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Insight issue #58 22 August 2016

More complete picture of training emerges

Two years ago the picture of training activity in Australia did not encompass the full scope and diversity of the VET sector. Until this point in time, VET statistical collections focused on publicly funded training, while private training remained largely out of scope. A turning point occurred in November 2015 with the first release of data on total VET activity (TVA), which was published as Total VET students and courses 2014. This provided a greater level of information, albeit during a transitional year. Now, a richer and more comprehensive picture is continuing to emerge with the second release of TVA data.

“This year, 4277 training providers reported data, including training providers that were previously granted exemptions. This information adds to the picture of Australia’s training sector making the picture more complete this year”, says Dr Craig Fowler, Managing Director, NCVER.

“It shows the scale and significance of the VET sector, with about one in four working-aged Australians training last year, a finding that is consistent with the first release of TVA”.

The second release of TVA data estimates that in 2015, 4.5 million people in Australia and overseas undertook some form of vocational education and training (VET) with an Australian training provider. This builds on the initial findings from the first TVA data collection, released in 2015.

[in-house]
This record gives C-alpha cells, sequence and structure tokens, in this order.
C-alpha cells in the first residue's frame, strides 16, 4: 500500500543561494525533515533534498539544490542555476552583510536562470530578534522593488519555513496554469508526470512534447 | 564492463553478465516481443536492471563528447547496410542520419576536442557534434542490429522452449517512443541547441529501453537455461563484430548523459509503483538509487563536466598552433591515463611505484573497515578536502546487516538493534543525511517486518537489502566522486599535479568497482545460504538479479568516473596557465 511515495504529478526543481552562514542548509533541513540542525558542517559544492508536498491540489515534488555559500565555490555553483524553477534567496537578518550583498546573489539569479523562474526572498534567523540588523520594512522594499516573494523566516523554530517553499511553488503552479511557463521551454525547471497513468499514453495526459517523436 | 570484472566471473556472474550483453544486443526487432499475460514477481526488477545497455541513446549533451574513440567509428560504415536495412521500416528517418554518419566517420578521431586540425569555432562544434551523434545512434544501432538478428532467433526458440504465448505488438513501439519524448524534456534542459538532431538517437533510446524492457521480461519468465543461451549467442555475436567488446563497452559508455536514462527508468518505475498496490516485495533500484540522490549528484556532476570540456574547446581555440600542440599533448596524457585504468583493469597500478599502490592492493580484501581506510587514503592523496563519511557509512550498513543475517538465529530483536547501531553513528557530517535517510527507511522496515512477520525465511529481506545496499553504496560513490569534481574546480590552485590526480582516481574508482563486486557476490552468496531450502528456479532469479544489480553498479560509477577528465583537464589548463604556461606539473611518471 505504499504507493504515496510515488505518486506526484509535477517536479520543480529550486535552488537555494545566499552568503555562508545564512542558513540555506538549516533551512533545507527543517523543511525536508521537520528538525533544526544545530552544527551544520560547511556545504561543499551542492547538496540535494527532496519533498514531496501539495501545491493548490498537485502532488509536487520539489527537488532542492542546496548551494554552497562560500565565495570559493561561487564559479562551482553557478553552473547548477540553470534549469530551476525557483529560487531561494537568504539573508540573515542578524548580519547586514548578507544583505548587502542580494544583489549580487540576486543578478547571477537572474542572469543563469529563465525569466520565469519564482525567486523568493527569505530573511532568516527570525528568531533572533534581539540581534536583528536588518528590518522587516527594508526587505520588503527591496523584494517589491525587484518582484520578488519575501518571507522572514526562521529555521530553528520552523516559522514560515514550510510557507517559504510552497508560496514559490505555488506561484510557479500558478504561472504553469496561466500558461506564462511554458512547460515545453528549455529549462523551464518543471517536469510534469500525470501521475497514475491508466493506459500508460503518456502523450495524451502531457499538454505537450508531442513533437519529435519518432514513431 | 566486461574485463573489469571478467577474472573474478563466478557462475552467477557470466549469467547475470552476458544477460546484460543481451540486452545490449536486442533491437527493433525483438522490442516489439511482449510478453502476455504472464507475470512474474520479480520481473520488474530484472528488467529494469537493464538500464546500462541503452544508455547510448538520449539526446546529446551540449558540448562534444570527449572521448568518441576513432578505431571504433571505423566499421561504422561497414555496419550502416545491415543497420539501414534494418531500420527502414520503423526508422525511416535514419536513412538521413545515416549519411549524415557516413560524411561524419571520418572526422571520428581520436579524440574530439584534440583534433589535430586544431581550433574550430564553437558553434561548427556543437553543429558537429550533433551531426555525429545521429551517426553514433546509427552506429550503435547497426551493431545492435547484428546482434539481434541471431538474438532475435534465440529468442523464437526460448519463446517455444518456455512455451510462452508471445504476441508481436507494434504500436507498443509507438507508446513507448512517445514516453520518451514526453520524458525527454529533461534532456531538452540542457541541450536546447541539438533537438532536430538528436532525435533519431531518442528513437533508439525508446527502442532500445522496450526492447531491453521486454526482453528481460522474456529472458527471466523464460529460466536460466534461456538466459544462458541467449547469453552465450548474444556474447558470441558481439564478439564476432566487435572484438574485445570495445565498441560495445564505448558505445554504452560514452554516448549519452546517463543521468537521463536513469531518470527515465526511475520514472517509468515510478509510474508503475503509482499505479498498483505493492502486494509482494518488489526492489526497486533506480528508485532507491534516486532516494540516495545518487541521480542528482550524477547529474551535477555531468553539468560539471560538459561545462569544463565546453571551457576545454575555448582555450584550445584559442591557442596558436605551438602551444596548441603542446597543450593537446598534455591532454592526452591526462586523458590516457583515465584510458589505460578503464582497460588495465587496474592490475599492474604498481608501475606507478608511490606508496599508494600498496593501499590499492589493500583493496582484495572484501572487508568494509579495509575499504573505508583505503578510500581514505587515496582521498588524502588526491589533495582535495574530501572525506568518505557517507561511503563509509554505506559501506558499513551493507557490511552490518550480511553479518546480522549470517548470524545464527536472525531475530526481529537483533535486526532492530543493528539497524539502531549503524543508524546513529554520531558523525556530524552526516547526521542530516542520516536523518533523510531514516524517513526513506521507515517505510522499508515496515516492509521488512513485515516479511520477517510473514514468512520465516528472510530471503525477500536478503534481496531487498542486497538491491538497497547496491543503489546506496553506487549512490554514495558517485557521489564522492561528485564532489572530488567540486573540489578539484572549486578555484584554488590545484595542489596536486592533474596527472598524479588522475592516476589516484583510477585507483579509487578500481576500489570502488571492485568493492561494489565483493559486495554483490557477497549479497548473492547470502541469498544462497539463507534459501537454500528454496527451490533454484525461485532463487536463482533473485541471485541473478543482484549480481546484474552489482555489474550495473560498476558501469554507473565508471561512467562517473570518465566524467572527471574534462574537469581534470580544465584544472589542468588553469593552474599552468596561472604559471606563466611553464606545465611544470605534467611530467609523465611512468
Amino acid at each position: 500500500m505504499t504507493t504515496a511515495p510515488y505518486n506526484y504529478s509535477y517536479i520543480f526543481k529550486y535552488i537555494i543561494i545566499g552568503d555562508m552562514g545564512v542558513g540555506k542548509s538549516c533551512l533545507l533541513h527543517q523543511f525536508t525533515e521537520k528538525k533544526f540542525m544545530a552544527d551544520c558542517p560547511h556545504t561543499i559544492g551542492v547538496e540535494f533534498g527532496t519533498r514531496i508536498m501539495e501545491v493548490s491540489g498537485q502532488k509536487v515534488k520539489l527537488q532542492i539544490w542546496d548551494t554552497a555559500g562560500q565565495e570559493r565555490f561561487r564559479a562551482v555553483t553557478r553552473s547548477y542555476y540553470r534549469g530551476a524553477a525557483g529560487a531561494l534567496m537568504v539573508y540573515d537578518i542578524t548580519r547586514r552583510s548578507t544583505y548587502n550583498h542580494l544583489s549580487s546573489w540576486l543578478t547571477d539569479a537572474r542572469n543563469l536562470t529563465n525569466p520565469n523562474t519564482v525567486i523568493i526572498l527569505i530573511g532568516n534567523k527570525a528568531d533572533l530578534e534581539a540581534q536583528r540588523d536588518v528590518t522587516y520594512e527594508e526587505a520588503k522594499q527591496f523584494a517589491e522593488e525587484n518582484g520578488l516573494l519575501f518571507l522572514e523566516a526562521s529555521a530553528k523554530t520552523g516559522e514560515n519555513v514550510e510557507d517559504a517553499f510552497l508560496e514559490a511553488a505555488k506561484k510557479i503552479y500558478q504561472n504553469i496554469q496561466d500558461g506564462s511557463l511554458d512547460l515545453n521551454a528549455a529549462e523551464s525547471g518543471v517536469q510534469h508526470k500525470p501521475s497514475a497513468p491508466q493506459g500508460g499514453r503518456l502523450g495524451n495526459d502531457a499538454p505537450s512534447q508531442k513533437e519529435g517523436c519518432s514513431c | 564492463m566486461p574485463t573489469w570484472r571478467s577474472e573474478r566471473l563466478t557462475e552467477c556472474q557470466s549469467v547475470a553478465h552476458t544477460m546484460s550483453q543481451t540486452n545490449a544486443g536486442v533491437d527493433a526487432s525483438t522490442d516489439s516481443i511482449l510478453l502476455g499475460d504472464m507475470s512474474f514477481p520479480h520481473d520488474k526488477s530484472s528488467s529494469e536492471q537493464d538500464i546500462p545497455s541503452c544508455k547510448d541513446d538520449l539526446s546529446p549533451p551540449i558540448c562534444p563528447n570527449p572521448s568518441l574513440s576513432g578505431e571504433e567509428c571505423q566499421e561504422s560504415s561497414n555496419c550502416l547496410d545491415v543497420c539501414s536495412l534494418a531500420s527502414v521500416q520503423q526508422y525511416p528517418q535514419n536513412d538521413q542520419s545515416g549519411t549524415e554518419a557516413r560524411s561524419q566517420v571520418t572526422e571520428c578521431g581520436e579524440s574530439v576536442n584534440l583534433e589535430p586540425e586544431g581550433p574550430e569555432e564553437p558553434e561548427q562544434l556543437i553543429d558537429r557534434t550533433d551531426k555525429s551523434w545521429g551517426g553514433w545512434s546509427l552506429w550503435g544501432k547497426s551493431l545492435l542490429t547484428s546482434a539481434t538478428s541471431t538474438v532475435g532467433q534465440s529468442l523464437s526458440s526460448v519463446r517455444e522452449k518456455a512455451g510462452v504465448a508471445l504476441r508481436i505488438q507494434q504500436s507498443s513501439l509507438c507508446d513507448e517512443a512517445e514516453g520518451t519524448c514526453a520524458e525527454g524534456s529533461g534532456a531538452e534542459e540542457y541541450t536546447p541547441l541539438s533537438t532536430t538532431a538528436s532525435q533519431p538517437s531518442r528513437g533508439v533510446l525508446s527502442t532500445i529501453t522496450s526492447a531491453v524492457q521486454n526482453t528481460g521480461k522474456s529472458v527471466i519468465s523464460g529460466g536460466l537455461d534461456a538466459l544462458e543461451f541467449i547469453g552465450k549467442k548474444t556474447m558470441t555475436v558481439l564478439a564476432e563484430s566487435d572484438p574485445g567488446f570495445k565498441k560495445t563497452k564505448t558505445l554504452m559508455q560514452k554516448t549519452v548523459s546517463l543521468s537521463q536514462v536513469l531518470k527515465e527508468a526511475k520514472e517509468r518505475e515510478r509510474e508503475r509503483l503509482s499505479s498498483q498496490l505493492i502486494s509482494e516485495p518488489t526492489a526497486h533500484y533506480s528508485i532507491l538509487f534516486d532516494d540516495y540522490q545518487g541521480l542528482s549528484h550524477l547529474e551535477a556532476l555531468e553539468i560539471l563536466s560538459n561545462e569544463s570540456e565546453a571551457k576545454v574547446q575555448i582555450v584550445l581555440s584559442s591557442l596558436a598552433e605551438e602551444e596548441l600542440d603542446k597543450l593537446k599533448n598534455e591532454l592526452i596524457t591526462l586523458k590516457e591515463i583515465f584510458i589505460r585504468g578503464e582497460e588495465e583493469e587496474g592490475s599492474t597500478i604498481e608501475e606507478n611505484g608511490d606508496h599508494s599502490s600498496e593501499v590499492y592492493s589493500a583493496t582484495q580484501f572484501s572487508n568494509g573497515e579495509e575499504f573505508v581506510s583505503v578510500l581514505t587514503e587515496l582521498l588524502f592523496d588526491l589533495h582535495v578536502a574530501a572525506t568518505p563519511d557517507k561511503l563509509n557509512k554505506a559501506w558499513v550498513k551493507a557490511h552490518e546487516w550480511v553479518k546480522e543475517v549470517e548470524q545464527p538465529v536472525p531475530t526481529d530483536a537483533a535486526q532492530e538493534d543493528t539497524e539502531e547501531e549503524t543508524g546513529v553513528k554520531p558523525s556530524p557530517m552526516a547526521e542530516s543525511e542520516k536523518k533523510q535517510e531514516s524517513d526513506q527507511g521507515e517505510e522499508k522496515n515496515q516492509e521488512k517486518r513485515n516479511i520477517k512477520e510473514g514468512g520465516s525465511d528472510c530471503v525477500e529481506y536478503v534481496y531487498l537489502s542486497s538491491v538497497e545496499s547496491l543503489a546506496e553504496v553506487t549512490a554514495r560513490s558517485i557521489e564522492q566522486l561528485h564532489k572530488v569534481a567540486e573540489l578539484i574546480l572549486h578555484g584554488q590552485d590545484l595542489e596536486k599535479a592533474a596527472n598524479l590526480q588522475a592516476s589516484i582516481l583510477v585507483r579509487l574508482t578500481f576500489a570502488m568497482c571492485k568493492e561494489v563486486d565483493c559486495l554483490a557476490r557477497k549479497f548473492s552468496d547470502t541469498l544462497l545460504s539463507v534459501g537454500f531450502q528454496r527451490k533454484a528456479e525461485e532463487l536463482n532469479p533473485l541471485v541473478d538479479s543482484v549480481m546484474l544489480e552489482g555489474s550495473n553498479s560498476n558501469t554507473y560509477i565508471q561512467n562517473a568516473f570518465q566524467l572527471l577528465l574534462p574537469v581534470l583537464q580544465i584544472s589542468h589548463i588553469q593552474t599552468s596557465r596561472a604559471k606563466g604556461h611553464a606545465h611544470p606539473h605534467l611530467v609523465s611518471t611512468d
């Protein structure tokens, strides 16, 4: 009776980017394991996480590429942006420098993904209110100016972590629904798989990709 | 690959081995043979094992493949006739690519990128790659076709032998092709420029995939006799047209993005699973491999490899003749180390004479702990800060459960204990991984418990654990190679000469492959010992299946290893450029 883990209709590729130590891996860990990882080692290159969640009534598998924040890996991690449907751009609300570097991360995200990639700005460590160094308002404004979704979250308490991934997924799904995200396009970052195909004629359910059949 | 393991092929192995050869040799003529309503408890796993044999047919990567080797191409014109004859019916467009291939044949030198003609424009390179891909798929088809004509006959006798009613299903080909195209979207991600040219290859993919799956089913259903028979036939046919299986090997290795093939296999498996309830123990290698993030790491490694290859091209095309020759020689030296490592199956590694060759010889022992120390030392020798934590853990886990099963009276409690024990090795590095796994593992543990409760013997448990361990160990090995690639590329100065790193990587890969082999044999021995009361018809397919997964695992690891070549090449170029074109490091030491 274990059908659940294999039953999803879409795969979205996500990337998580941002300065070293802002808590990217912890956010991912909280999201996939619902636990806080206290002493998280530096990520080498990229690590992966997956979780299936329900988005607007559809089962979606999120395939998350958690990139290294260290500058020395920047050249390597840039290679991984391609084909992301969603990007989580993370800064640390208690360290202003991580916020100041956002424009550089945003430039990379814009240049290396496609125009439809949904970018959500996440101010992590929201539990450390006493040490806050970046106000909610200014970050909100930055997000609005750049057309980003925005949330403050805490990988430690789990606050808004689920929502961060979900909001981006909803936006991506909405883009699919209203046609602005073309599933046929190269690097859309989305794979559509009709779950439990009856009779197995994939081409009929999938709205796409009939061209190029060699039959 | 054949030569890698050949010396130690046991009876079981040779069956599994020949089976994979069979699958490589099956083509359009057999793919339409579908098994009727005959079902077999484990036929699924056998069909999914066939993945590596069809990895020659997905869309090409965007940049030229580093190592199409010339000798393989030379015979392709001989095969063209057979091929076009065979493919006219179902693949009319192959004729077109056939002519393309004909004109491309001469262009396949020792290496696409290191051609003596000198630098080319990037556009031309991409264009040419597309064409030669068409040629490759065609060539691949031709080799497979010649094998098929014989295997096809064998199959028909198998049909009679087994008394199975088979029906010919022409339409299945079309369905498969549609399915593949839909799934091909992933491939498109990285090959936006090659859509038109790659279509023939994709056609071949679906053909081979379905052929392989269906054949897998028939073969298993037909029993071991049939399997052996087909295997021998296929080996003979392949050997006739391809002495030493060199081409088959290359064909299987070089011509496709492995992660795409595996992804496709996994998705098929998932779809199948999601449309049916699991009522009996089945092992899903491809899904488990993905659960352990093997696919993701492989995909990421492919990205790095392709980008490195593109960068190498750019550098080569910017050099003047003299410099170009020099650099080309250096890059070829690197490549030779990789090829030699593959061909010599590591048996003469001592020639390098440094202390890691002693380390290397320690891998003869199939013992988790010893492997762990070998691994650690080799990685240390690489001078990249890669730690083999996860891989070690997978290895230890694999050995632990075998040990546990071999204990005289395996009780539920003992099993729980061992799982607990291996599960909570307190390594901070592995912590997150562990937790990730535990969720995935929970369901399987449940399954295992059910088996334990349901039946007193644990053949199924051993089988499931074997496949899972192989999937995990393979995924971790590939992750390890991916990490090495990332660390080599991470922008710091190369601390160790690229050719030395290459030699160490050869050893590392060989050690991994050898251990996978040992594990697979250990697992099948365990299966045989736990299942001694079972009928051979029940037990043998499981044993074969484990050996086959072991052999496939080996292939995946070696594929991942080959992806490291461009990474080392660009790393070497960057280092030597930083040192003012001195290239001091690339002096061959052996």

Opportunities now exist for analysts, researchers, policy makers and others to use TVA data to gain a much more granular understanding of the VET sector than what has previously been obtainable.

NCVER’s preliminary analysis of data from the first release has provided significant insight into the VET sector’s diversity. There is evidence to indicate substantial dispersion in provider size, with 14% of providers training 80% of VET students (Anlezark & Foley 2016) and about 40% (almost 2000) of all registered training providers training 100 or fewer students (Korbel & Misko 2016). The analysis of the data has not only highlighted the diversity, but the complexity of the VET sector.

“As you can see from these two early pieces of work, TVA data are bringing into focus some of the challenges the VET sector is presented with, including regulation of this expansive and diverse market and providing meaningful information to help inform student choice”, says Dr Fowler.

TVA data provide industry, governments, training providers, regulators and students with a deeper understanding of the sector, which in turn, will help to better inform consumer choice. The data have shown us that of the estimated 4.5 million students enrolled in 2015:

  • 66% were enrolled at private training providers
  • 21% were enrolled at TAFE institutes
  • 5% were enrolled at community education providers
  • 3% were enrolled at schools
  • 3% were enrolled at enterprise providers
  • 2% were enrolled at universities.

The data also revealed that the majority of students undertake their training in the same state or territory in which they reside, indicating that being able to study with a provider that is close to home is an important factor for students.

TVA data is available from a suite of products, including:

In-depth information about TVA and the data is available from a suite of fact sheets. To access Total VET students and courses 2015 and the associated products, visit www.ncver.edu.au/totalvetactivity.html.

The following NCVER analyses, using data from the first release of TVA published in 2015, are also available: